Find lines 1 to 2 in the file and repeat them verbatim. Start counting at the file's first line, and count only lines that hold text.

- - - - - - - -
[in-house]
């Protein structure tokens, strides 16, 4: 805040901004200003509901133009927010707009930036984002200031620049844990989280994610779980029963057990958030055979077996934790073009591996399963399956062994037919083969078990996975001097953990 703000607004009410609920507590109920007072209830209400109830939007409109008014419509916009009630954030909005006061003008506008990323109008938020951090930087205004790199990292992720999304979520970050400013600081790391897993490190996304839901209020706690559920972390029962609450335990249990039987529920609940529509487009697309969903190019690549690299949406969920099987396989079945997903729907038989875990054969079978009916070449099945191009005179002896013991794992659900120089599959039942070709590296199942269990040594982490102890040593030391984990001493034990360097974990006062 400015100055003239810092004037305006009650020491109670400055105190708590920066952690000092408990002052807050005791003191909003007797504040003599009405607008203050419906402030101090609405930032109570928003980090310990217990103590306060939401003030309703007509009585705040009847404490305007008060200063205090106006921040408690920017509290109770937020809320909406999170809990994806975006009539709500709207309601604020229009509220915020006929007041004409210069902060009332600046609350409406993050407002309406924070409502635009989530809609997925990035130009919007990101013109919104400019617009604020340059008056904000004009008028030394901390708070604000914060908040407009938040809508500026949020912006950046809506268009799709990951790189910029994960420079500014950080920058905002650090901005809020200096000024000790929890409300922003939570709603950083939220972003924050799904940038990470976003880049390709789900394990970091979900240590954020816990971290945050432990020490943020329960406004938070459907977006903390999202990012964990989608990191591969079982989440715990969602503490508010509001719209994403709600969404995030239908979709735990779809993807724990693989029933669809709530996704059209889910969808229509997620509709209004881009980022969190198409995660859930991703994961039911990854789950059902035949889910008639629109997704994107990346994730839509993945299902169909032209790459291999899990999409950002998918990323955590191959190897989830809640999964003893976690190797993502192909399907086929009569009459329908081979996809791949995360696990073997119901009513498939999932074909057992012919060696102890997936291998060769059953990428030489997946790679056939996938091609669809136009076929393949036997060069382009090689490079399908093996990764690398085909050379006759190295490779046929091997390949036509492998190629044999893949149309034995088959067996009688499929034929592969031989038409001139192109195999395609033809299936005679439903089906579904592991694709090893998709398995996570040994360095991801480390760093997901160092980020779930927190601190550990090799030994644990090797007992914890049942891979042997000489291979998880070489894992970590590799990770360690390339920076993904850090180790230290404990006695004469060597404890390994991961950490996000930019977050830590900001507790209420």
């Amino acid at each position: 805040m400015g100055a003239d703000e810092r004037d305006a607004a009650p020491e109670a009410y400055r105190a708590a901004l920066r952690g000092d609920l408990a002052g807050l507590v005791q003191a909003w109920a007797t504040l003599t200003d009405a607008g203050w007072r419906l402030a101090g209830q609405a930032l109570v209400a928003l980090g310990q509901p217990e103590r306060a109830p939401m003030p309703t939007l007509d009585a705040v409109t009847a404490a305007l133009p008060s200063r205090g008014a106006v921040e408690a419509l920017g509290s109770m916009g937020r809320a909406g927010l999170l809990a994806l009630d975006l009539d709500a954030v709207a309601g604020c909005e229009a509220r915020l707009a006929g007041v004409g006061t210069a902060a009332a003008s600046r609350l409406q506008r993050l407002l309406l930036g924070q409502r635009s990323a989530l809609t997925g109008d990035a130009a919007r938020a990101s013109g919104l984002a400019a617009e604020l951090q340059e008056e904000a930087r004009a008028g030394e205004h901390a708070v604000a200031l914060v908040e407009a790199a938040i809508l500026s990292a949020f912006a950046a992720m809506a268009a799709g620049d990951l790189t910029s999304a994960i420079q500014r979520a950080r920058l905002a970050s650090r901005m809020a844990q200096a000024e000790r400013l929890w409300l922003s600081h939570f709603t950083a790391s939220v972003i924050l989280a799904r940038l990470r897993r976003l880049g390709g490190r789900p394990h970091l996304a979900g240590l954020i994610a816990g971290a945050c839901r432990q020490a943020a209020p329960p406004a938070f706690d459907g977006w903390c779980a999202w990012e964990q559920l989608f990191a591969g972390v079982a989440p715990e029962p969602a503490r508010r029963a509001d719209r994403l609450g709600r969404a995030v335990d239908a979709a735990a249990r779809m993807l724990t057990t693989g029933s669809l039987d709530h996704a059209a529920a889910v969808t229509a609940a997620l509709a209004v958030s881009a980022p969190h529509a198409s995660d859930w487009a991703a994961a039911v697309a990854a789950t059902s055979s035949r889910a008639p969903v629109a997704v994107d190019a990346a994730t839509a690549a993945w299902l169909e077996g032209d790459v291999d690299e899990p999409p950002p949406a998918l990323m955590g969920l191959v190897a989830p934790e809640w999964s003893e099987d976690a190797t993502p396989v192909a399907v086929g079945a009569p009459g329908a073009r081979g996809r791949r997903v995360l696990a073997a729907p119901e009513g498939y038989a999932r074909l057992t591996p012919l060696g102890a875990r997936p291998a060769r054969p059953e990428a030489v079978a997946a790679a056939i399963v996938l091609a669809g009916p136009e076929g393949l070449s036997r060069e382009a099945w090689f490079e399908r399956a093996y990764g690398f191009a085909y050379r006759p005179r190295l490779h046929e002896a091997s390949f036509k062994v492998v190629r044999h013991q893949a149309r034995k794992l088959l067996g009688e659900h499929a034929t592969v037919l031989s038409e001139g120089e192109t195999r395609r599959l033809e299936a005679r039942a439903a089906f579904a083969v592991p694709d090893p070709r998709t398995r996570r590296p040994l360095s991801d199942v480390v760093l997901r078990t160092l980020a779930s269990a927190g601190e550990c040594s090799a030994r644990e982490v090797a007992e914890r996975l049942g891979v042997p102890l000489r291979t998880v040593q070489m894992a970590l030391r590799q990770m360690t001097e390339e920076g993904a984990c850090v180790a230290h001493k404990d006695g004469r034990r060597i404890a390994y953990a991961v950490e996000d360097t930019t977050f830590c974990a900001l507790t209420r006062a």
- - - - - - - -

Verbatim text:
[in-house]
């Protein structure tokens, strides 16, 4: 805040901004200003509901133009927010707009930036984002200031620049844990989280994610779980029963057990958030055979077996934790073009591996399963399956062994037919083969078990996975001097953990 703000607004009410609920507590109920007072209830209400109830939007409109008014419509916009009630954030909005006061003008506008990323109008938020951090930087205004790199990292992720999304979520970050400013600081790391897993490190996304839901209020706690559920972390029962609450335990249990039987529920609940529509487009697309969903190019690549690299949406969920099987396989079945997903729907038989875990054969079978009916070449099945191009005179002896013991794992659900120089599959039942070709590296199942269990040594982490102890040593030391984990001493034990360097974990006062 400015100055003239810092004037305006009650020491109670400055105190708590920066952690000092408990002052807050005791003191909003007797504040003599009405607008203050419906402030101090609405930032109570928003980090310990217990103590306060939401003030309703007509009585705040009847404490305007008060200063205090106006921040408690920017509290109770937020809320909406999170809990994806975006009539709500709207309601604020229009509220915020006929007041004409210069902060009332600046609350409406993050407002309406924070409502635009989530809609997925990035130009919007990101013109919104400019617009604020340059008056904000004009008028030394901390708070604000914060908040407009938040809508500026949020912006950046809506268009799709990951790189910029994960420079500014950080920058905002650090901005809020200096000024000790929890409300922003939570709603950083939220972003924050799904940038990470976003880049390709789900394990970091979900240590954020816990971290945050432990020490943020329960406004938070459907977006903390999202990012964990989608990191591969079982989440715990969602503490508010509001719209994403709600969404995030239908979709735990779809993807724990693989029933669809709530996704059209889910969808229509997620509709209004881009980022969190198409995660859930991703994961039911990854789950059902035949889910008639629109997704994107990346994730839509993945299902169909032209790459291999899990999409950002998918990323955590191959190897989830809640999964003893976690190797993502192909399907086929009569009459329908081979996809791949995360696990073997119901009513498939999932074909057992012919060696102890997936291998060769059953990428030489997946790679056939996938091609669809136009076929393949036997060069382009090689490079399908093996990764690398085909050379006759190295490779046929091997390949036509492998190629044999893949149309034995088959067996009688499929034929592969031989038409001139192109195999395609033809299936005679439903089906579904592991694709090893998709398995996570040994360095991801480390760093997901160092980020779930927190601190550990090799030994644990090797007992914890049942891979042997000489291979998880070489894992970590590799990770360690390339920076993904850090180790230290404990006695004469060597404890390994991961950490996000930019977050830590900001507790209420």